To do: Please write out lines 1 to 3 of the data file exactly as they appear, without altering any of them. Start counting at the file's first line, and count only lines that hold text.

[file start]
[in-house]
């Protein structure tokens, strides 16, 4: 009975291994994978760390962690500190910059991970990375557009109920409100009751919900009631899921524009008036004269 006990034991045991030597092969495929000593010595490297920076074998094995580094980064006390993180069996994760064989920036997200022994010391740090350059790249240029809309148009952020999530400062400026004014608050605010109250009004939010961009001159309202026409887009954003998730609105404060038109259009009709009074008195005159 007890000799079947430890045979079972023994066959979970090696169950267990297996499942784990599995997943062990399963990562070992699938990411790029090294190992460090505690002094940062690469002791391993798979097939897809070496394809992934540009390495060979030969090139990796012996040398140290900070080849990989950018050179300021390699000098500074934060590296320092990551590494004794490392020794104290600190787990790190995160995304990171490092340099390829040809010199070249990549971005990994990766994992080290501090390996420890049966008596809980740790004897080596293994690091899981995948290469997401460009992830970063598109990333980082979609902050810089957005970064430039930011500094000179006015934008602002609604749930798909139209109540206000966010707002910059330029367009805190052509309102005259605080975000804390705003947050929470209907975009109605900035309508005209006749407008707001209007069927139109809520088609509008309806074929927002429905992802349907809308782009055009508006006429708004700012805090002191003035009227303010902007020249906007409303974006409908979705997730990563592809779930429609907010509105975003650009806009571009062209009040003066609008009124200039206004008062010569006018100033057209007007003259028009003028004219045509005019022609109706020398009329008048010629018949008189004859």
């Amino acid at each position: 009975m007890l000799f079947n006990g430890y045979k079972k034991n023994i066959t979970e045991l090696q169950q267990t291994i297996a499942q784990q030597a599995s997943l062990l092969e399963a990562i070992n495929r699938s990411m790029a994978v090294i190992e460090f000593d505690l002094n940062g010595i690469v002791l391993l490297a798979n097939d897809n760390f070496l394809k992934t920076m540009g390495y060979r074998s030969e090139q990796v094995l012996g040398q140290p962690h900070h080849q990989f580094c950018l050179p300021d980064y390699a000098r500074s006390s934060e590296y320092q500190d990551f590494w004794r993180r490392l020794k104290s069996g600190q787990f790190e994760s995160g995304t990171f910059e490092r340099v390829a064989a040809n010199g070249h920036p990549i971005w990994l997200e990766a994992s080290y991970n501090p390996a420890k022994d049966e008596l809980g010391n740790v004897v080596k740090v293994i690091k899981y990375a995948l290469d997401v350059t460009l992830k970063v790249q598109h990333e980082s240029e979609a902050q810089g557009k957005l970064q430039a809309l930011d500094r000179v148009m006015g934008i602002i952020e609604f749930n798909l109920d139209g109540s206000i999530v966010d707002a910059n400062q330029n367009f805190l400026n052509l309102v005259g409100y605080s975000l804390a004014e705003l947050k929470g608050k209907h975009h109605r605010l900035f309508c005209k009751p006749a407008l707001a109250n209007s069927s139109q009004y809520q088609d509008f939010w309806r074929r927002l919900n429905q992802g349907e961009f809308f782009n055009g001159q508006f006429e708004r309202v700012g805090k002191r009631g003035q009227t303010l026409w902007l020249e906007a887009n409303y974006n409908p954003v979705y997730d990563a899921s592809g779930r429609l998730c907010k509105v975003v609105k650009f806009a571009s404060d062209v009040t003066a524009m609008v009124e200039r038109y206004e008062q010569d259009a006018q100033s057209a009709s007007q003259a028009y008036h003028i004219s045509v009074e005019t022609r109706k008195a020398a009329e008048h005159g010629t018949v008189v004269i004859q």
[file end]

[in-house]
């Protein structure tokens, strides 16, 4: 009975291994994978760390962690500190910059991970990375557009109920409100009751919900009631899921524009008036004269 006990034991045991030597092969495929000593010595490297920076074998094995580094980064006390993180069996994760064989920036997200022994010391740090350059790249240029809309148009952020999530400062400026004014608050605010109250009004939010961009001159309202026409887009954003998730609105404060038109259009009709009074008195005159 007890000799079947430890045979079972023994066959979970090696169950267990297996499942784990599995997943062990399963990562070992699938990411790029090294190992460090505690002094940062690469002791391993798979097939897809070496394809992934540009390495060979030969090139990796012996040398140290900070080849990989950018050179300021390699000098500074934060590296320092990551590494004794490392020794104290600190787990790190995160995304990171490092340099390829040809010199070249990549971005990994990766994992080290501090390996420890049966008596809980740790004897080596293994690091899981995948290469997401460009992830970063598109990333980082979609902050810089957005970064430039930011500094000179006015934008602002609604749930798909139209109540206000966010707002910059330029367009805190052509309102005259605080975000804390705003947050929470209907975009109605900035309508005209006749407008707001209007069927139109809520088609509008309806074929927002429905992802349907809308782009055009508006006429708004700012805090002191003035009227303010902007020249906007409303974006409908979705997730990563592809779930429609907010509105975003650009806009571009062209009040003066609008009124200039206004008062010569006018100033057209007007003259028009003028004219045509005019022609109706020398009329008048010629018949008189004859």
């Amino acid at each position: 009975m007890l000799f079947n006990g430890y045979k079972k034991n023994i066959t979970e045991l090696q169950q267990t291994i297996a499942q784990q030597a599995s997943l062990l092969e399963a990562i070992n495929r699938s990411m790029a994978v090294i190992e460090f000593d505690l002094n940062g010595i690469v002791l391993l490297a798979n097939d897809n760390f070496l394809k992934t920076m540009g390495y060979r074998s030969e090139q990796v094995l012996g040398q140290p962690h900070h080849q990989f580094c950018l050179p300021d980064y390699a000098r500074s006390s934060e590296y320092q500190d990551f590494w004794r993180r490392l020794k104290s069996g600190q787990f790190e994760s995160g995304t990171f910059e490092r340099v390829a064989a040809n010199g070249h920036p990549i971005w990994l997200e990766a994992s080290y991970n501090p390996a420890k022994d049966e008596l809980g010391n740790v004897v080596k740090v293994i690091k899981y990375a995948l290469d997401v350059t460009l992830k970063v790249q598109h990333e980082s240029e979609a902050q810089g557009k957005l970064q430039a809309l930011d500094r000179v148009m006015g934008i602002i952020e609604f749930n798909l109920d139209g109540s206000i999530v966010d707002a910059n400062q330029n367009f805190l400026n052509l309102v005259g409100y605080s975000l804390a004014e705003l947050k929470g608050k209907h975009h109605r605010l900035f309508c005209k009751p006749a407008l707001a109250n209007s069927s139109q009004y809520q088609d509008f939010w309806r074929r927002l919900n429905q992802g349907e961009f809308f782009n055009g001159q508006f006429e708004r309202v700012g805090k002191r009631g003035q009227t303010l026409w902007l020249e906007a887009n409303y974006n409908p954003v979705y997730d990563a899921s592809g779930r429609l998730c907010k509105v975003v609105k650009f806009a571009s404060d062209v009040t003066a524009m609008v009124e200039r038109y206004e008062q010569d259009a006018q100033s057209a009709s007007q003259a028009y008036h003028i004219s045509v009074e005019t022609r109706k008195a020398a009329e008048h005159g010629t018949v008189v004269i004859q």